HomeVenezuelaCarlos Luis Revete, alias 'El Koki'

Carlos Luis Revete, alias 'El Koki'


Carlos Luis Revete, alias "El Koki" o "Coqui",was one of Venezuela’s most wanted criminals and leader of the “megabanda" that controls the Cota 905 and La Vega districts in western Caracas.

Despite facing charges for crimes including robbery, murder and drug trafficking since 2013, Revette enjoyed remarkable levels of impunity. The non-aggression pact he reached with Venezuelan authorities epitomized the near-total abdication of the state in the marginalized urban districts controlled by the megabandas.

In 2021, the relationship between Revette and the Venezuelan authorities became steadily more hostile. After his takeover of La Vega in early 2021, there has been a rise in large-scale operations by government forces against El Koki's gang. While these have led to many arrests in Cota 905 and La Vega, it is unclear if they made any real difference in weakening El Koki. He fled Cota 905 in mid-2021 and remained on the run until February 2022 when he was reportedly shot and killed by security forces in Venezuela's state of Aragua.


Revette was born in 1978 and grew up in the poor districts of Caracas. Little was known of his life until 2013, when he was charged with the murder of Greiber Danilo Alonso Lucas in the “Los Alpes” sector of Cota 905. At the time, Revette is believed to have been a member of a street gang known as “Los Chiches,” and killed Alonso in response to a photo on social media of Alonso posing with an enemy of the gang.

Cota 905 is one of Caracas’ most violent neighborhoods, home to a plethora of urban gangs. The district has been subjected to years of arbitrary and violent policing, creating a profound antipathy towards the security services among its residents. In this context, the gangs gained social power as de facto rule enforcers of the community.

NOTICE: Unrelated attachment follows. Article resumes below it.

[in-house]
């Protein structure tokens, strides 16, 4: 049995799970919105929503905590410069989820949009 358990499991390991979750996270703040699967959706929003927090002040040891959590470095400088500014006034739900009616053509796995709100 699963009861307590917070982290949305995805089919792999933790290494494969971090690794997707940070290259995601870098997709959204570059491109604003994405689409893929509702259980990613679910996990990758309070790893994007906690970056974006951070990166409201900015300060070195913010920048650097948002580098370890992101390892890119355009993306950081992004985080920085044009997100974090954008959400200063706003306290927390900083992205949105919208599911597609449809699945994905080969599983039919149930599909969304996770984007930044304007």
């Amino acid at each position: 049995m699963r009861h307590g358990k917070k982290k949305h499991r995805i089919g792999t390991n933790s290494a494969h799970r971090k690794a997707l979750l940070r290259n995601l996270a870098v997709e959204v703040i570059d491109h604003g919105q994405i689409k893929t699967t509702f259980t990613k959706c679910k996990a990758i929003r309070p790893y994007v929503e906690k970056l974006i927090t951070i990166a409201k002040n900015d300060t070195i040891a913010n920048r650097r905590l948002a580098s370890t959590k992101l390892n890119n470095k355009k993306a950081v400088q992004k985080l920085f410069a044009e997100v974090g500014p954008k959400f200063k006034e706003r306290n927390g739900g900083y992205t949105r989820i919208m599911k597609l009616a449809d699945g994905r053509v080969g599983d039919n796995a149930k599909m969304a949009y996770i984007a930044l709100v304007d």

Revette rose to prominence as lieutenant of gang leader, Jesús Alberto Ramos Calderón, alias “El Chavo,” who set out in 2014 to unite the Caracas gangs against the police. The initiative contributed to the emergence of a new criminal structure in Venezuela: “megabandas” comprising over 50 members, more organized and heavily armed than traditional street gangs and modeled on the hierarchical structure of Venezuelan prison gangs. After Ramos was killed by the criminal investigation unit (CICPC) in January 2015, Revette assumed leadership of his new megabanda in Cota 905. Revette continued Ramos’ unification project and is credited by some sources with having united the gangs of Cota 905, El Cementerio and El Valle.

In January 2015, Cota 905 was placed under the Maduro government’s “Peace Zone” policy, in which authorities ceded territorial control to criminal organizations in exchange for a reduction of violence. This truce was broken in July of the same year with the introduction of Maduro’s “Operation Liberation of the People” (Operación Liberación del Pueblo – OLP), a heavy-handed security crackdown that heralded a return to the brutal policing and human rights abuses of the past. The first OLP raid in Cota 905 resulted in the deaths of 15 people, of whom only six had criminal records. Revette was not among them, having taken shelter in a prison just hours before the raid. He continued to evade capture throughout the operation, stoking suspicions that its true targets were Revette’s rivals.